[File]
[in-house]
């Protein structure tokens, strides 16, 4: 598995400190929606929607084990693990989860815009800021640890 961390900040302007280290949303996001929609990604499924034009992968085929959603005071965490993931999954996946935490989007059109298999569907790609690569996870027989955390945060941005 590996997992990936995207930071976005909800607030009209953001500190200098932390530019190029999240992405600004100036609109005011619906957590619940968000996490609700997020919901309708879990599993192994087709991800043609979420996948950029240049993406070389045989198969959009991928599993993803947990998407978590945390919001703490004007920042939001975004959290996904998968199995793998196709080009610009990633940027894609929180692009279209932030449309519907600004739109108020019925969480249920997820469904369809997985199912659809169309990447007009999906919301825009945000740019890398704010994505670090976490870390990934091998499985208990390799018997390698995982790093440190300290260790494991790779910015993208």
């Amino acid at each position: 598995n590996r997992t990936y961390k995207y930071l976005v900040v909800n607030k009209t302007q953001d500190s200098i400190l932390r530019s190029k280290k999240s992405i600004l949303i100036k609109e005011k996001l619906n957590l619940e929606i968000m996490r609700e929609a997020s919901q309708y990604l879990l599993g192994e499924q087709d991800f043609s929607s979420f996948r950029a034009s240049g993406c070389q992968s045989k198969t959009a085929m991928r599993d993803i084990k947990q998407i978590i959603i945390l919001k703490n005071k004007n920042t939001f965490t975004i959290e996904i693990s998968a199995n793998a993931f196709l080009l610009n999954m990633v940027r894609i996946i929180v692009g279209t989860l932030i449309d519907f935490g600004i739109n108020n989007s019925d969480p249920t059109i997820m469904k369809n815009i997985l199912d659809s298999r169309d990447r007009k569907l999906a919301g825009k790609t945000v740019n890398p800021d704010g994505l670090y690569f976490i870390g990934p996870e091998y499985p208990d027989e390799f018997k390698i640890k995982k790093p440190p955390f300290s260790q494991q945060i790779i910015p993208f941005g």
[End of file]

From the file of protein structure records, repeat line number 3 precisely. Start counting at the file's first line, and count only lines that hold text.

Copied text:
């Amino acid at each position: 598995n590996r997992t990936y961390k995207y930071l976005v900040v909800n607030k009209t302007q953001d500190s200098i400190l932390r530019s190029k280290k999240s992405i600004l949303i100036k609109e005011k996001l619906n957590l619940e929606i968000m996490r609700e929609a997020s919901q309708y990604l879990l599993g192994e499924q087709d991800f043609s929607s979420f996948r950029a034009s240049g993406c070389q992968s045989k198969t959009a085929m991928r599993d993803i084990k947990q998407i978590i959603i945390l919001k703490n005071k004007n920042t939001f965490t975004i959290e996904i693990s998968a199995n793998a993931f196709l080009l610009n999954m990633v940027r894609i996946i929180v692009g279209t989860l932030i449309d519907f935490g600004i739109n108020n989007s019925d969480p249920t059109i997820m469904k369809n815009i997985l199912d659809s298999r169309d990447r007009k569907l999906a919301g825009k790609t945000v740019n890398p800021d704010g994505l670090y690569f976490i870390g990934p996870e091998y499985p208990d027989e390799f018997k390698i640890k995982k790093p440190p955390f300290s260790q494991q945060i790779i910015p993208f941005g």